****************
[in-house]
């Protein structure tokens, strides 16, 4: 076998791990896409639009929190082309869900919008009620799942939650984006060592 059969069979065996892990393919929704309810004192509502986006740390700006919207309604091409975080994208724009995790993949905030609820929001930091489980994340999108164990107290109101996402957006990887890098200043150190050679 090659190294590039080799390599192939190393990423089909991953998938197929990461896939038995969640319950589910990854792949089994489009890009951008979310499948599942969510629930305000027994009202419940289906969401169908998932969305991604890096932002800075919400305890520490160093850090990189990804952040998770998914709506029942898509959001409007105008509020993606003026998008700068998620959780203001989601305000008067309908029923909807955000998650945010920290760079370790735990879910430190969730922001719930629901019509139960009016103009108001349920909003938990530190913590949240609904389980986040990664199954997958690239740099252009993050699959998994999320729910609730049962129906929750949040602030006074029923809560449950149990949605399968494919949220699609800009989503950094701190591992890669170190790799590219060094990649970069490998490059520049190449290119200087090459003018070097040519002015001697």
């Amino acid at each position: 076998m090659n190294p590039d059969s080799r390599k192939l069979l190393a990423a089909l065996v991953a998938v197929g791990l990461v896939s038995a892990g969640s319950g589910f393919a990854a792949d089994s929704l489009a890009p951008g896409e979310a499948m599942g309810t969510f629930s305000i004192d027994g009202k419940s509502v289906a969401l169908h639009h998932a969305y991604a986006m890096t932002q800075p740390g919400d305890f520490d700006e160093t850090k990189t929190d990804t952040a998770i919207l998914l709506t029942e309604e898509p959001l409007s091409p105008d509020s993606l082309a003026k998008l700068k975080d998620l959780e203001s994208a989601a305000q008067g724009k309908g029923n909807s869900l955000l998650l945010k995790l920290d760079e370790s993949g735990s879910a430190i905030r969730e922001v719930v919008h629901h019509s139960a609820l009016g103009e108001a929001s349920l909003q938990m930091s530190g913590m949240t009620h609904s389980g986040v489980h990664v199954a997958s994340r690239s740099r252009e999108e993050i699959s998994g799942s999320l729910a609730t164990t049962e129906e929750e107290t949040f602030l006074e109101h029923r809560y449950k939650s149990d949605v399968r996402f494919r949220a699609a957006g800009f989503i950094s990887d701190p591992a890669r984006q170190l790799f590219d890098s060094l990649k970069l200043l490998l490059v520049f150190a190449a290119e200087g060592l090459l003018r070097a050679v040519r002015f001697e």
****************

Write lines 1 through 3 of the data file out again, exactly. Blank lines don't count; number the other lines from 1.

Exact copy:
[in-house]
């Protein structure tokens, strides 16, 4: 076998791990896409639009929190082309869900919008009620799942939650984006060592 059969069979065996892990393919929704309810004192509502986006740390700006919207309604091409975080994208724009995790993949905030609820929001930091489980994340999108164990107290109101996402957006990887890098200043150190050679 090659190294590039080799390599192939190393990423089909991953998938197929990461896939038995969640319950589910990854792949089994489009890009951008979310499948599942969510629930305000027994009202419940289906969401169908998932969305991604890096932002800075919400305890520490160093850090990189990804952040998770998914709506029942898509959001409007105008509020993606003026998008700068998620959780203001989601305000008067309908029923909807955000998650945010920290760079370790735990879910430190969730922001719930629901019509139960009016103009108001349920909003938990530190913590949240609904389980986040990664199954997958690239740099252009993050699959998994999320729910609730049962129906929750949040602030006074029923809560449950149990949605399968494919949220699609800009989503950094701190591992890669170190790799590219060094990649970069490998490059520049190449290119200087090459003018070097040519002015001697």
């Amino acid at each position: 076998m090659n190294p590039d059969s080799r390599k192939l069979l190393a990423a089909l065996v991953a998938v197929g791990l990461v896939s038995a892990g969640s319950g589910f393919a990854a792949d089994s929704l489009a890009p951008g896409e979310a499948m599942g309810t969510f629930s305000i004192d027994g009202k419940s509502v289906a969401l169908h639009h998932a969305y991604a986006m890096t932002q800075p740390g919400d305890f520490d700006e160093t850090k990189t929190d990804t952040a998770i919207l998914l709506t029942e309604e898509p959001l409007s091409p105008d509020s993606l082309a003026k998008l700068k975080d998620l959780e203001s994208a989601a305000q008067g724009k309908g029923n909807s869900l955000l998650l945010k995790l920290d760079e370790s993949g735990s879910a430190i905030r969730e922001v719930v919008h629901h019509s139960a609820l009016g103009e108001a929001s349920l909003q938990m930091s530190g913590m949240t009620h609904s389980g986040v489980h990664v199954a997958s994340r690239s740099r252009e999108e993050i699959s998994g799942s999320l729910a609730t164990t049962e129906e929750e107290t949040f602030l006074e109101h029923r809560y449950k939650s149990d949605v399968r996402f494919r949220a699609a957006g800009f989503i950094s990887d701190p591992a890669r984006q170190l790799f590219d890098s060094l990649k970069l200043l490998l490059v520049f150190a190449a290119e200087g060592l090459l003018r070097a050679v040519r002015f001697e």